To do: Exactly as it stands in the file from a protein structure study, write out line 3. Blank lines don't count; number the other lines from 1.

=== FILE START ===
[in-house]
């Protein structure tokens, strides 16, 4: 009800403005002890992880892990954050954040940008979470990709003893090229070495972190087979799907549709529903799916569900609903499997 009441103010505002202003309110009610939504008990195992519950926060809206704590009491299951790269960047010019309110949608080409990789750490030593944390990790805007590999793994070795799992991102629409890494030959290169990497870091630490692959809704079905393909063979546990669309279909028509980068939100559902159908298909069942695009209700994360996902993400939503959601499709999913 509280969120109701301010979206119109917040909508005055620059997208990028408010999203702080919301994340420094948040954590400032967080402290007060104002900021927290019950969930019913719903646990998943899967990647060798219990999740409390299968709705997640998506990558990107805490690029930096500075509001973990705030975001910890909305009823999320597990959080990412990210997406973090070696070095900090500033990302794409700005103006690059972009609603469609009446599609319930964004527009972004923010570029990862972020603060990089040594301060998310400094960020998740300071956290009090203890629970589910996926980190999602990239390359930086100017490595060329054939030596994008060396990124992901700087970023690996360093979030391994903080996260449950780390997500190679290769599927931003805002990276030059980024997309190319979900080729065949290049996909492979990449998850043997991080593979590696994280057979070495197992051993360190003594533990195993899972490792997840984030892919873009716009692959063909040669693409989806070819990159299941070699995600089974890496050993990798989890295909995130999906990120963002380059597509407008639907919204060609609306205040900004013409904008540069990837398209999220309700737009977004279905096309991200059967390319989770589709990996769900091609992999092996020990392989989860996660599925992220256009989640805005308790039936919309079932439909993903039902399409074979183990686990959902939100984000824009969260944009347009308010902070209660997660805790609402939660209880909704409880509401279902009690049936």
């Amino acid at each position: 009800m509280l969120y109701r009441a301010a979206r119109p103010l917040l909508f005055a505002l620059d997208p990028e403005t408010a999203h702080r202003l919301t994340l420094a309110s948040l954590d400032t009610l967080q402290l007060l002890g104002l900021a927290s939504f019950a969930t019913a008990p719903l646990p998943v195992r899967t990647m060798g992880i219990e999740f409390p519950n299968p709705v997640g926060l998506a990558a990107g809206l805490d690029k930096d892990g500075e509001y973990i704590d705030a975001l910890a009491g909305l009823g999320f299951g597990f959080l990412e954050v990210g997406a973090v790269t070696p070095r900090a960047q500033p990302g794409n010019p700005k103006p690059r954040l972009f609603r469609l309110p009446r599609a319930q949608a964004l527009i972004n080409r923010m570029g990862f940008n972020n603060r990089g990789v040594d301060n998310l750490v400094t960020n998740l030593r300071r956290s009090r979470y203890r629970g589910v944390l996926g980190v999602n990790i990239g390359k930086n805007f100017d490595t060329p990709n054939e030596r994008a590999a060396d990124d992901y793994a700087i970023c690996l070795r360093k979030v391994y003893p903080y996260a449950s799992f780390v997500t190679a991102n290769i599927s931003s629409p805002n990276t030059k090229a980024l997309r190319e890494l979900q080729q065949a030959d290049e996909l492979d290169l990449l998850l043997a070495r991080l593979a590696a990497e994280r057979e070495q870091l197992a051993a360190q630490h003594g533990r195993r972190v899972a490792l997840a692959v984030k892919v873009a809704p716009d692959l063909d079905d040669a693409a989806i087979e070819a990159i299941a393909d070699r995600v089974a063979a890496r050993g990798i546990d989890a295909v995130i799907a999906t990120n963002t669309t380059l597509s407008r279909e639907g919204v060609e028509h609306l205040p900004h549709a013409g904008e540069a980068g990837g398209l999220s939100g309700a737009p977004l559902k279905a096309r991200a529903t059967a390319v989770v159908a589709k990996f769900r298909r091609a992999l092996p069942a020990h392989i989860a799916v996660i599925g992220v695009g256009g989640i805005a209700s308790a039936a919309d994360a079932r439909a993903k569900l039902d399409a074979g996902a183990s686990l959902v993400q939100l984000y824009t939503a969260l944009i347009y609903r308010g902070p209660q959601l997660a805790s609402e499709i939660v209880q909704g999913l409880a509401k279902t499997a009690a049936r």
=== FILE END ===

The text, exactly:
């Amino acid at each position: 009800m509280l969120y109701r009441a301010a979206r119109p103010l917040l909508f005055a505002l620059d997208p990028e403005t408010a999203h702080r202003l919301t994340l420094a309110s948040l954590d400032t009610l967080q402290l007060l002890g104002l900021a927290s939504f019950a969930t019913a008990p719903l646990p998943v195992r899967t990647m060798g992880i219990e999740f409390p519950n299968p709705v997640g926060l998506a990558a990107g809206l805490d690029k930096d892990g500075e509001y973990i704590d705030a975001l910890a009491g909305l009823g999320f299951g597990f959080l990412e954050v990210g997406a973090v790269t070696p070095r900090a960047q500033p990302g794409n010019p700005k103006p690059r954040l972009f609603r469609l309110p009446r599609a319930q949608a964004l527009i972004n080409r923010m570029g990862f940008n972020n603060r990089g990789v040594d301060n998310l750490v400094t960020n998740l030593r300071r956290s009090r979470y203890r629970g589910v944390l996926g980190v999602n990790i990239g390359k930086n805007f100017d490595t060329p990709n054939e030596r994008a590999a060396d990124d992901y793994a700087i970023c690996l070795r360093k979030v391994y003893p903080y996260a449950s799992f780390v997500t190679a991102n290769i599927s931003s629409p805002n990276t030059k090229a980024l997309r190319e890494l979900q080729q065949a030959d290049e996909l492979d290169l990449l998850l043997a070495r991080l593979a590696a990497e994280r057979e070495q870091l197992a051993a360190q630490h003594g533990r195993r972190v899972a490792l997840a692959v984030k892919v873009a809704p716009d692959l063909d079905d040669a693409a989806i087979e070819a990159i299941a393909d070699r995600v089974a063979a890496r050993g990798i546990d989890a295909v995130i799907a999906t990120n963002t669309t380059l597509s407008r279909e639907g919204v060609e028509h609306l205040p900004h549709a013409g904008e540069a980068g990837g398209l999220s939100g309700a737009p977004l559902k279905a096309r991200a529903t059967a390319v989770v159908a589709k990996f769900r298909r091609a992999l092996p069942a020990h392989i989860a799916v996660i599925g992220v695009g256009g989640i805005a209700s308790a039936a919309d994360a079932r439909a993903k569900l039902d399409a074979g996902a183990s686990l959902v993400q939100l984000y824009t939503a969260l944009i347009y609903r308010g902070p209660q959601l997660a805790s609402e499709i939660v209880q909704g999913l409880a509401k279902t499997a009690a049936r």